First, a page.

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Friday, November 14, 2008


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Thank you Yelnick

Canadian Money

If Neely's system is a good one, and it doesn't even have to be better than pure Elliott, perhaps someone can keep track of his correct and incorrect short term (I assume day trader) predictions. Then, we can review the results in say 1 years time. We will then have some scientific data to compare rather than just the long theoretical discussion presented above.

Any volunteers?




I commented here on Eventhorizon's thoughts about Neely, traditional Elliott and x-waves:

I think my main issue is still the rule of alternation in complex corrections and the fact that diametrics and symmetricals don't exhibit it, if they were in fact simply complex corrections with x-waves inserted. I'm not saying that's exactly what Eventhorizon was implying, since I don't want to put words in his mouth.

It's probably very clear what I think and I think that Neely's new structures are valid and insightful. I also think his concept of "reverse alternation" in triangles provides useful information for complicated-looking moves that don't conform to impulse rules and channel differently from other triangles. From a structure standpoint, I think those, and his "neutral" triangle, are major contributions to wave theory.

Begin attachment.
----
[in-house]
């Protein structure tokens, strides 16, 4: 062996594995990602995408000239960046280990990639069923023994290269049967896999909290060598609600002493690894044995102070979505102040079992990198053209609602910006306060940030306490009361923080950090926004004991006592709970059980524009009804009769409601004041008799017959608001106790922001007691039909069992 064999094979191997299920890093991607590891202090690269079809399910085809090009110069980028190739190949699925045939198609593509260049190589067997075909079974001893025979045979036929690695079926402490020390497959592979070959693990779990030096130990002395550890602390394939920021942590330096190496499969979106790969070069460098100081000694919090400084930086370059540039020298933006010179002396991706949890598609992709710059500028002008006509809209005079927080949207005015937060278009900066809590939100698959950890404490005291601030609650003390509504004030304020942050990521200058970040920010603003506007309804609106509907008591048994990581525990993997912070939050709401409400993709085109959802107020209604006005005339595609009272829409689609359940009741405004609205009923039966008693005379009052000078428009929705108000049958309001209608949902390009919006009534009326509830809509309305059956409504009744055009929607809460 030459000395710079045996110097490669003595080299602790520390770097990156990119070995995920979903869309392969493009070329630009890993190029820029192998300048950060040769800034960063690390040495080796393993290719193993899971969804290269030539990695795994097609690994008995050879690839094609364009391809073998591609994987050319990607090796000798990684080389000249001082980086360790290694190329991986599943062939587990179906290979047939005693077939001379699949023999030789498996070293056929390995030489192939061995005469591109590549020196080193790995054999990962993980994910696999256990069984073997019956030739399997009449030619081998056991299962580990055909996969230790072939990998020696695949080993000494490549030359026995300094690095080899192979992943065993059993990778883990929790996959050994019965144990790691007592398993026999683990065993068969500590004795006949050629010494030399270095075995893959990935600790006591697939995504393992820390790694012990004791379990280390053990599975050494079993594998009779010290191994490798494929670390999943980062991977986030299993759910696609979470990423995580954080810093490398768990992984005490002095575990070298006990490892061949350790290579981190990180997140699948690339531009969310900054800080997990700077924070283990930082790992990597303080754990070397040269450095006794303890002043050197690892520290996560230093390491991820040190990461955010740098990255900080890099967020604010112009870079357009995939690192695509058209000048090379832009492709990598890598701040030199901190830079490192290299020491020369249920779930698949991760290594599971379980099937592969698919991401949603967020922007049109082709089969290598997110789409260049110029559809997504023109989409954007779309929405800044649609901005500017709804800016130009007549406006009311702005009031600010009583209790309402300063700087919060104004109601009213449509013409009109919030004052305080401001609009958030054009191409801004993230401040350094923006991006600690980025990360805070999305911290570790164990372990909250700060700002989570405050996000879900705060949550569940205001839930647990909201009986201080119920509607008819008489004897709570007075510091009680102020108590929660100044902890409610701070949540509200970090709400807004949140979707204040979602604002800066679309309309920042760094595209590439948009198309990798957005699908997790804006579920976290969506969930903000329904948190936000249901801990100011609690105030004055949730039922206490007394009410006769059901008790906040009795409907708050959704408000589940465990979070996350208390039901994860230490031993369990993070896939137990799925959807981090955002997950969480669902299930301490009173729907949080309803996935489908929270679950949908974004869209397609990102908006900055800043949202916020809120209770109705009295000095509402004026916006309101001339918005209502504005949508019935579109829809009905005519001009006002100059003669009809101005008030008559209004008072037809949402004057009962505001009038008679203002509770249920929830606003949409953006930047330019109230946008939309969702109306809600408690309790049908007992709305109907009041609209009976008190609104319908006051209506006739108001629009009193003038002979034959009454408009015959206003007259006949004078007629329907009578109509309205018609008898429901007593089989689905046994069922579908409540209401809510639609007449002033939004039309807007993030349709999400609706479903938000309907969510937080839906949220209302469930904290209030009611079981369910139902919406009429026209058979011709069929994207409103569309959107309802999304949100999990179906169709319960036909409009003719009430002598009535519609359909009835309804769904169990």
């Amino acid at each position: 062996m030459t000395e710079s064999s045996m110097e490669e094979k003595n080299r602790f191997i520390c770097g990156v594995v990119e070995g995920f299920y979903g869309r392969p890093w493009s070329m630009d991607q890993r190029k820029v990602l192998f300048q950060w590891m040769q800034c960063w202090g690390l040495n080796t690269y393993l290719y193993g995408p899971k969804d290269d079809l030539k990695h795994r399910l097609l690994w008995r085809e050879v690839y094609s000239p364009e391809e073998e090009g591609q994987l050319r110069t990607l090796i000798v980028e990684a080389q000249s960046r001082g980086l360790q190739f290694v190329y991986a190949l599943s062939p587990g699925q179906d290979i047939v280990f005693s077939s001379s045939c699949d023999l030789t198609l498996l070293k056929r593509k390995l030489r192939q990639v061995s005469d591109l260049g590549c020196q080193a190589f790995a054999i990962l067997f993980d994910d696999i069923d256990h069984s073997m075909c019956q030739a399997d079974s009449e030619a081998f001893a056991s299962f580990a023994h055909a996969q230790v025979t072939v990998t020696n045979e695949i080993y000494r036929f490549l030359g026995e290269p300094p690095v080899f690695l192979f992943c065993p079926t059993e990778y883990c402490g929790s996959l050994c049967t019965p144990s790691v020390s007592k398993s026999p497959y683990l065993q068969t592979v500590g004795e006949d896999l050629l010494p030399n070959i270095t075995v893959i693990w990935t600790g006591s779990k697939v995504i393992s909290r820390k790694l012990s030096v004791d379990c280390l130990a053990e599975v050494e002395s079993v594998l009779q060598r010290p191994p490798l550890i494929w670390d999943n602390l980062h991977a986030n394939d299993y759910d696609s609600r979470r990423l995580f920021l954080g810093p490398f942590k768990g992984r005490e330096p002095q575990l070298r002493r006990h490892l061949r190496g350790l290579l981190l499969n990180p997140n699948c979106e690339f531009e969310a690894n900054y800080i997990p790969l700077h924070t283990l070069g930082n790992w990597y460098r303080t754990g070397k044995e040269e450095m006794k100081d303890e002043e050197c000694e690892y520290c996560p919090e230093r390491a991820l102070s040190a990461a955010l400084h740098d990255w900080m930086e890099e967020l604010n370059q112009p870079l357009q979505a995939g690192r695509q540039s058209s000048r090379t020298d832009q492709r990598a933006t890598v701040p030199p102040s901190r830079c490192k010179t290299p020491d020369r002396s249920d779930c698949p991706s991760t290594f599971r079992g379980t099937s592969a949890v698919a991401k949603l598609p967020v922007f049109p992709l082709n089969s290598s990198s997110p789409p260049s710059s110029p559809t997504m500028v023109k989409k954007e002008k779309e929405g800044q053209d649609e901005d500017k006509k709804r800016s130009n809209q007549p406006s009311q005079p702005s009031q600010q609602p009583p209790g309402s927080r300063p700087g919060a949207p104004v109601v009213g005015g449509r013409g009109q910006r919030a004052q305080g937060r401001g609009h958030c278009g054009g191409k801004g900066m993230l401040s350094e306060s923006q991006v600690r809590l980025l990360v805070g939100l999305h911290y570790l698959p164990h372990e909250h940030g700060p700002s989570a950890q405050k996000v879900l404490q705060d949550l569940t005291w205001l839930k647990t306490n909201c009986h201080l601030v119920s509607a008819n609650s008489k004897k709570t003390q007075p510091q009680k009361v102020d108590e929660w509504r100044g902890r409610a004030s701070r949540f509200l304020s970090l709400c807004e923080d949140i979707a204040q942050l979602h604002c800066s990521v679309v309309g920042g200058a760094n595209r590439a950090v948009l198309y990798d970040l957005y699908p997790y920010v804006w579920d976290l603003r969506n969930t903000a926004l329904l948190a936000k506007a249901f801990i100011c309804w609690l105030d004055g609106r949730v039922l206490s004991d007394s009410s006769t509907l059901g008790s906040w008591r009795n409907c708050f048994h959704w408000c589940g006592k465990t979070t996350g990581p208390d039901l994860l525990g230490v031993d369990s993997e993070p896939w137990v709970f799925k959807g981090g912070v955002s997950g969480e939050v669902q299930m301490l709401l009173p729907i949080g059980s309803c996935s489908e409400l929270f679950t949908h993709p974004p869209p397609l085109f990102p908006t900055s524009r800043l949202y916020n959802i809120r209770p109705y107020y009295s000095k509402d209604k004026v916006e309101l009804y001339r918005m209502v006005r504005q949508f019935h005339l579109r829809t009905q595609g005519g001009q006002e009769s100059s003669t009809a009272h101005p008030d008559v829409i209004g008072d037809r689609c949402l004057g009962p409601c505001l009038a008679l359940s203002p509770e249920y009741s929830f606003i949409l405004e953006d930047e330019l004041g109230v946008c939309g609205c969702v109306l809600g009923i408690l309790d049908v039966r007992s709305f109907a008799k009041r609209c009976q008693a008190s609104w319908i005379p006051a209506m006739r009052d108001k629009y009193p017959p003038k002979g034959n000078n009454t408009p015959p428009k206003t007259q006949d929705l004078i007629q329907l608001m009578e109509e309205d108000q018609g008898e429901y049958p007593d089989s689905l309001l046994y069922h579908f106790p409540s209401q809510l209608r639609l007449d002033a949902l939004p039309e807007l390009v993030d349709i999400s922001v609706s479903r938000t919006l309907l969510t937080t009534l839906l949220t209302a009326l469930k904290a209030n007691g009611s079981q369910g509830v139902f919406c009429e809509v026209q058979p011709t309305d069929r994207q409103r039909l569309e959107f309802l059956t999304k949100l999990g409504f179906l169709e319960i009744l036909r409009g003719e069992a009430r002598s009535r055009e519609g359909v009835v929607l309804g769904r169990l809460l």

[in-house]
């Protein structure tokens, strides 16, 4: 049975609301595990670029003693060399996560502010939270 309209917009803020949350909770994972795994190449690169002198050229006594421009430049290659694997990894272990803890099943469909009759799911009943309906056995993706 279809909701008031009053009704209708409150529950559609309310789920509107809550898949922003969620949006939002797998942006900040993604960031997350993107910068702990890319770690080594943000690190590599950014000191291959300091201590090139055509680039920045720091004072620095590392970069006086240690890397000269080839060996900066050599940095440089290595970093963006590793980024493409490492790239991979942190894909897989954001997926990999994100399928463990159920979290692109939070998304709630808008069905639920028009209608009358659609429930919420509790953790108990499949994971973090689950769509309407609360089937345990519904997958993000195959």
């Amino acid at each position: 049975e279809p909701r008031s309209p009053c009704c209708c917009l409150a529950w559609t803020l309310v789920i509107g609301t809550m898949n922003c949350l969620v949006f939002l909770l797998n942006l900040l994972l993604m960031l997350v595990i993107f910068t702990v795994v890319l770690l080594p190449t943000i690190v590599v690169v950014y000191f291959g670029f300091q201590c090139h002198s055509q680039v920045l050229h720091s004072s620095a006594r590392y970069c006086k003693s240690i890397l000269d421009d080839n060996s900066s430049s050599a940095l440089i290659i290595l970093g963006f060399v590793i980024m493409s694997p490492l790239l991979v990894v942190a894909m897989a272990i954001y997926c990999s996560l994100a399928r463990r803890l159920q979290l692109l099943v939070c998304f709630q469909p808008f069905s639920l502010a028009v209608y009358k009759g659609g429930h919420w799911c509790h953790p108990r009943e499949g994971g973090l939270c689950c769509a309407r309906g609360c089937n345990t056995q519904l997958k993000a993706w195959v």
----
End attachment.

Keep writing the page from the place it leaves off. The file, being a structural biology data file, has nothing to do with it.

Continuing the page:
We won't know for certain if this past month has been a diametric until we see what happens over the next few days. If we take out Thursday's low before moving to 1000-ish on the S&P, I suspect the count will have to change because the rules for diametrics require "a" and "g" to resemble one another and "a" was that first huge rally off the early October low. This afternoon's drop is already bigger than any retracement during the "a" wave rally looking at Neely's daily plot chart, but I don't think that's a count-killer because we probably should get a bigger retracement during the last up wave of a correction than we got during the first up wave. If the diametric is still the "best fit", I suspect it will just mean that wave f was not complete yesterday, but will complete at the next new low, but I don't know if the price-time relationship between f and b will be correct if that becomes the count.